Frontiers and Advances in Positive Learning in the Age of Information (PLATO)

The Internet poses not only great opportunities but also many challenges for university learning. Filtering and processing enormous amounts of information is a challenge for all students. Relying on the first few search hits and avoiding contradictory information, they may overlook or ignore facts and well-founded knowledge in the vast masses of information. To reduce complexity and increase time efficiency, students (perhaps subconsciously) may start outsourcing thinking processes and complex information processing to online tools (e.g., it is easier to Google a fact than to remember it). Knowledge acquired in this way is not only rather episodic, inert, not well interconnected, and difficult to retrieve, but can also impair a deeper understanding of subject content or contexts and can lead to misconceptions.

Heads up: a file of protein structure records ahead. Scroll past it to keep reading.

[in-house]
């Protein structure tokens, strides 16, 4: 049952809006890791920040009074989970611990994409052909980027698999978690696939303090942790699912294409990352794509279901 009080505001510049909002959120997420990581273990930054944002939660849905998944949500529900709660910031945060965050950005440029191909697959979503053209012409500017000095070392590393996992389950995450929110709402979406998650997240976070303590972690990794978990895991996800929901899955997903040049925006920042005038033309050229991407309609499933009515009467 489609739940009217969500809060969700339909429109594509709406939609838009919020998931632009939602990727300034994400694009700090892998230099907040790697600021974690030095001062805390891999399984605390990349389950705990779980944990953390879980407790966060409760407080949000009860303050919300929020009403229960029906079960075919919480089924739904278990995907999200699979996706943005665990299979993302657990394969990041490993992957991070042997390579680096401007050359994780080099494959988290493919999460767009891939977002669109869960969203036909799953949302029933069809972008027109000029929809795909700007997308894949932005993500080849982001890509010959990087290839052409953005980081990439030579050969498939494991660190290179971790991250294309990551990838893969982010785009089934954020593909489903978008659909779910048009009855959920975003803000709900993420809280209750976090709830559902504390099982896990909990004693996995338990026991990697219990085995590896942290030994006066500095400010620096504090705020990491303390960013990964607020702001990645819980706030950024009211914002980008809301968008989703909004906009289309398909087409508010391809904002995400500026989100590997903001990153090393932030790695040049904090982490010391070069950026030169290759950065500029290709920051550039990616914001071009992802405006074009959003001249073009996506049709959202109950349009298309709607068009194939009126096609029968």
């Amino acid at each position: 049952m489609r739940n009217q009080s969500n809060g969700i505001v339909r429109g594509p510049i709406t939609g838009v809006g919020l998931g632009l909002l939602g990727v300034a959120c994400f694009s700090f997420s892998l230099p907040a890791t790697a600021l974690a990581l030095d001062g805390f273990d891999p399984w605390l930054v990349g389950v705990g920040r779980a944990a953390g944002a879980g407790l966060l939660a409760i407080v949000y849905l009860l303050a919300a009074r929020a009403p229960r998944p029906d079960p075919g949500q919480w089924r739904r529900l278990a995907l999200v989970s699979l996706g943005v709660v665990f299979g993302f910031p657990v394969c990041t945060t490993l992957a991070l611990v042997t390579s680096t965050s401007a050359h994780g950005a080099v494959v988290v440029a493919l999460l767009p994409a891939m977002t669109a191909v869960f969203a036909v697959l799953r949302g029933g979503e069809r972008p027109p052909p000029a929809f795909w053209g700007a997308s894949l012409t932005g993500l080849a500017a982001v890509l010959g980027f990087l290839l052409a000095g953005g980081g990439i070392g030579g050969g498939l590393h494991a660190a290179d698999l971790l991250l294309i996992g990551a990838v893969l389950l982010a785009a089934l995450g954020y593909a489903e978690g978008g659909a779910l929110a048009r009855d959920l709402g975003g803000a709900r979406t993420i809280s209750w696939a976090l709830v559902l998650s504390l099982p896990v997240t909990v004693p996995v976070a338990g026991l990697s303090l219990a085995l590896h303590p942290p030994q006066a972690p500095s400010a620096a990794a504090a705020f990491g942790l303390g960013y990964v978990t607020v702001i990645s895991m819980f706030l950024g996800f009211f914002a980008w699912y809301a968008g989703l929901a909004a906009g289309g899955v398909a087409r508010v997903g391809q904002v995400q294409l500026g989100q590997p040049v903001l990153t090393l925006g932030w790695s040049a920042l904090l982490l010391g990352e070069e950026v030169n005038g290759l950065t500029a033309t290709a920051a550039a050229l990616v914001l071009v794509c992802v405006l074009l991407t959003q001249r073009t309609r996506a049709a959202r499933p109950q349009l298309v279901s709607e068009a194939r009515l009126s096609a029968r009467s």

This phenomenon of insufficient information processing is referred to as negative learning (NL). NL usually occurs unintentionally and subconsciously and is therefore difficult to avoid, particularly online, as it can easily be amplified through distorted or counterfactual information. Although current learning research can describe what is (not) learned on the Internet, it cannot explain the underlying processes or how learning can be effectively fostered. We do still not know which factors promote or mitigate NL in the interactions between human learning and dynamic, partly artificially intelligent (AI)-based online learning environments.